Looking across the four subsamples each covering six waves of the repeated cross-sectional Danish COSMO survey, we only found the following 11 factors to be consistently related to individuals' proclivity to adhere to recommended HPB: age, cognitive risk perceptions, affective risk perceptions, worries, empathy, institutional trust, knowledge, conscientiousness, and perceived moral costs of (non)adherence (all positively), pandemic fatigue (negatively), as well as self-identifying as female (Figure S1). Taken together, these findings suggest that while a substantial number of factors were consistently related to individuals' proclivity to adhere to recommended HPB throughout the COVID-19 pandemic, others were related to this tendency only at certain times.

Lasso regressions

Turning to the lasso regressions, we found 14 of the 25 factors considered herein to be predictive of individuals' proclivity to adhere to recommended HPB across the 24 waves of the repeated cross-sectional Danish COSMO survey (Figure 2). More specifically, results indicated that individuals' chronic disease status, education, pandemic efficacy, emotionality, financial security, negative affect, perceived potential reputational costs of nonadherence, general risk preferences, employment status, perceived barriers of adherence, and gender were not predictive. By contrast, we found in ascending order that individuals' levels in openness to experience, agreeableness versus anger, extraversion, honesty-humility, cognitive risk perceptions regarding COVID-19, pandemic fatigue, worries, age, conscientiousness, institutional trust, affective risk perceptions regarding COVID-19, empathy, knowledge, and perceived moral costs of nonadherence all had some predictive power. Among the 14 factors retained by the lasso regression (i.e. factors with coefficient estimates different from zero), some factors appeared as better predictors than others with regard to individuals' overall level of adherence to recommended HPB. More precisely, we found empathy toward those most vulnerable to COVID-19, knowledge about how to protect oneself from getting infected, and perceived moral costs of nonadherence to be the three strongest predictors (all positive). Notably, as shown in Figure 2, these three factors were also the only factors that (descriptively) turned out to be more predictive of individuals' proclivity to adhere to recommended HPB than the mere passage of time.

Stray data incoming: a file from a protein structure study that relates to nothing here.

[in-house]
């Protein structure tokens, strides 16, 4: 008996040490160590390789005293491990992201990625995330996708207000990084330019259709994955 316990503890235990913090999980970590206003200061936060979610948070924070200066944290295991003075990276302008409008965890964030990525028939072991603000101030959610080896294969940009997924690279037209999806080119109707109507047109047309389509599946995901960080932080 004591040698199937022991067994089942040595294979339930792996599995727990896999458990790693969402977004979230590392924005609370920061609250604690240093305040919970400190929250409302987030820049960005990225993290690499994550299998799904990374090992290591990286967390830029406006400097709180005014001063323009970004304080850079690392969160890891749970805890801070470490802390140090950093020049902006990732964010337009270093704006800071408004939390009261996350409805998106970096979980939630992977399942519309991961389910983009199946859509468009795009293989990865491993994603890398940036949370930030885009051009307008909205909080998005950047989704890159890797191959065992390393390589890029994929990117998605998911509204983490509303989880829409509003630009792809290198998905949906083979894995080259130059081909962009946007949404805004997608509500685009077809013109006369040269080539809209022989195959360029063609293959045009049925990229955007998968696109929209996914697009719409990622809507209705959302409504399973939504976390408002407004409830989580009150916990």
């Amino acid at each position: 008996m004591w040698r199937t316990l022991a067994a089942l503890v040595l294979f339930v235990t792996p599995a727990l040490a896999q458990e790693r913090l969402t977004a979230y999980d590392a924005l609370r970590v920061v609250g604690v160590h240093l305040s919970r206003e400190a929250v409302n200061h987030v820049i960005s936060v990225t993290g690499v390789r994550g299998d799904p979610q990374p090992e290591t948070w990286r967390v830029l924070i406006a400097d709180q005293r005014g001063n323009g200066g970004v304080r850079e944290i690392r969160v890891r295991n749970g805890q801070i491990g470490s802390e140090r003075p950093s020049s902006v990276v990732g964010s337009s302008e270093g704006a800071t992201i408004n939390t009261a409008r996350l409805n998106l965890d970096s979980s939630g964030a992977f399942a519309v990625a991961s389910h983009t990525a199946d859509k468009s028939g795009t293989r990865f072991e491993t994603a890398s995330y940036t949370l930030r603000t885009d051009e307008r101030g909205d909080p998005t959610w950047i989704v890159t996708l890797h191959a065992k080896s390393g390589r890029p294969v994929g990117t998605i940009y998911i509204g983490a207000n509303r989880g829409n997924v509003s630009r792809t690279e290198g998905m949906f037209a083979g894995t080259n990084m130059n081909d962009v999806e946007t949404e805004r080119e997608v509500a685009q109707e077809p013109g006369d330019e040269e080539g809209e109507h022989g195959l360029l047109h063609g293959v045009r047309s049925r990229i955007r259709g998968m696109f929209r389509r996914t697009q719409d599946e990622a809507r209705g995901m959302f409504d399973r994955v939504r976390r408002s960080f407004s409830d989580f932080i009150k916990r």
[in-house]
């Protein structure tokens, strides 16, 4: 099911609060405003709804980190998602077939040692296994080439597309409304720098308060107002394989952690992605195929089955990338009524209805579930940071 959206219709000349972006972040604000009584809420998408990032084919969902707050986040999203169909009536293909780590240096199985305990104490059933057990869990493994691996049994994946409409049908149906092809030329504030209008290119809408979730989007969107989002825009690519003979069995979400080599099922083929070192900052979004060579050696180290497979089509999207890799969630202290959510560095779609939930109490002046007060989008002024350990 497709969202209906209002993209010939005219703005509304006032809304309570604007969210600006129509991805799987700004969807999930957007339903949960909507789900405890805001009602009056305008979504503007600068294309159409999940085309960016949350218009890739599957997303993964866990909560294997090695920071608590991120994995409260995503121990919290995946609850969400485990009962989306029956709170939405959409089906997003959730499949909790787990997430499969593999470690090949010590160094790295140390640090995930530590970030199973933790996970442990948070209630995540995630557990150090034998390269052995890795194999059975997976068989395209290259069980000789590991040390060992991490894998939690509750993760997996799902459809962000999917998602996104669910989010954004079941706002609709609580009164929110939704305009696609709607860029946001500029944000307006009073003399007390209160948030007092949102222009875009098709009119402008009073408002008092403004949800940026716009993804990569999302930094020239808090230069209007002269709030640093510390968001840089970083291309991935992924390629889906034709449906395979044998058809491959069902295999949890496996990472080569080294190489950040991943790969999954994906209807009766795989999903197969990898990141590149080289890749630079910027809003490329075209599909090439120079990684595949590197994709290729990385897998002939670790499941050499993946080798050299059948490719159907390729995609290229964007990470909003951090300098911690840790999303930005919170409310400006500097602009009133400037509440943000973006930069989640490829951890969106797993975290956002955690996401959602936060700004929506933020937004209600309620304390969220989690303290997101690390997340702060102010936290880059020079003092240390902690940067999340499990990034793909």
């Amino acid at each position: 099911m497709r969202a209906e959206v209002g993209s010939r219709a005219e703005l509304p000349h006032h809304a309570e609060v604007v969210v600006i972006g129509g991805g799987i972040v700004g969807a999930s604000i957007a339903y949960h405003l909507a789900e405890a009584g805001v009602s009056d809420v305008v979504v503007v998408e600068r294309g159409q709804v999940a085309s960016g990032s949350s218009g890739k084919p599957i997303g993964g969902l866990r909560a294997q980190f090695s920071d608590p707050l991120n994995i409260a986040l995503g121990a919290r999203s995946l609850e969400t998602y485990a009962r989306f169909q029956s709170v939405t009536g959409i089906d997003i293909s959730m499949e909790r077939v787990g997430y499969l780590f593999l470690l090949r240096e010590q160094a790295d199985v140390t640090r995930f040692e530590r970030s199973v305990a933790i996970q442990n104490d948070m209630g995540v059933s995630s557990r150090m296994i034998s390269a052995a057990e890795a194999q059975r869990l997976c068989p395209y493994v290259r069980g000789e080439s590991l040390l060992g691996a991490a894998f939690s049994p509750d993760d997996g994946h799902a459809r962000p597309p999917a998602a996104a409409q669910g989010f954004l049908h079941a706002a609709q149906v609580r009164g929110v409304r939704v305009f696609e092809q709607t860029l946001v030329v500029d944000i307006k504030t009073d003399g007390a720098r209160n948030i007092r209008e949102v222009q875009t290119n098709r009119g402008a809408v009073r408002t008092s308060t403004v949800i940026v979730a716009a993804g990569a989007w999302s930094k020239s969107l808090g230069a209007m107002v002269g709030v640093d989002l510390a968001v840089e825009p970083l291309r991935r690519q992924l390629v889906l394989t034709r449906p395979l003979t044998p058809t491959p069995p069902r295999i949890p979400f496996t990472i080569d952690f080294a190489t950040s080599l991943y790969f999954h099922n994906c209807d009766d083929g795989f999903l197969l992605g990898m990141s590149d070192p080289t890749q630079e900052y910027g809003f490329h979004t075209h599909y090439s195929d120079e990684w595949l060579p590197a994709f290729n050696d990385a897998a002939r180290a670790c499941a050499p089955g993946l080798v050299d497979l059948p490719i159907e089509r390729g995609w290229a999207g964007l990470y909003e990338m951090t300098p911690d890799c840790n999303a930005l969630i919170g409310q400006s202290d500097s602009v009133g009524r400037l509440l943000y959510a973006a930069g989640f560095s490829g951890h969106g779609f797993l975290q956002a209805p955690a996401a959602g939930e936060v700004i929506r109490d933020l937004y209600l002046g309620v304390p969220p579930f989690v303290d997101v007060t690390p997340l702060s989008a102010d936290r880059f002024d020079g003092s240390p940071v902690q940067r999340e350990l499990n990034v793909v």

Details are in the caption following the image
Results from lasso regression predicting adherence across all waves (Study 1). Note. Figure 2 shows standardized β coefficients. Continuous variables are mean-centered and scaled by 1 standard deviation. The reference class for chronic disease status is “Don't know.” Coefficients > 0 are marked in blue. Coefficients ≤ 0 are marked in red.

Evaluating the out of sample predictive performance of the lasso regression based on the 24 waves of the repeated cross-sectional Danish COSMO survey, we found the RMSE to be fairly low and R2 to be high. In particular, we found the RMSE to be .79 and the R2 to be .38, indicating that the lasso regression had good predictive accuracy and explained a substantial amount of variance in individuals' proclivity to adhere to recommended HPB.

Looking across the four subsamples each covering six waves of the repeated cross-sectional Danish COSMO survey, we only found the following nine factors to be consistently retained by the lasso regressions: conscientiousness, age, pandemic fatigue, worries, affective risk perceptions regarding COVID-19, institutional trust, empathy, knowledge, and perceived moral costs of (non)adherence (Figure S2). Notably, across all four subsamples, the perceived moral costs of (non)adherence was the single most predictive factor of the 25 factors considered herein, while both empathy and knowledge consistently were among the four most relevant predictors, with empathy sometimes being slightly less predictive than institutional trust. Overall, these findings suggest that only a handful of factors were consistently predictive of individuals' proclivity to adhere to recommended HPB during the COVID-19 pandemic in Denmark. At the same time, these results further suggest that the comparative predictive importance of the 25 factors considered herein remained relatively stable and that empathy, knowledge about how to protect oneself from getting infected, and the perceived moral costs of nonadherence consistently were among the most relevant predictors of individuals' proclivity to adhere to recommended HPB throughout the COVID-19 pandemic in Denmark.

Considering the out of sample predictive performance of the lasso regressions based on each of the four subsamples, we again found the RMSE to be fairly low and R2 to be high. In particular, we found the RMSE to range from .77 to .84, and the R2 to range from .30 to .36. Each of the lasso regressions based on the four subsamples thus had good predictive accuracy and explained a substantial amount of variance in individuals' proclivity to adhere to recommended HPB.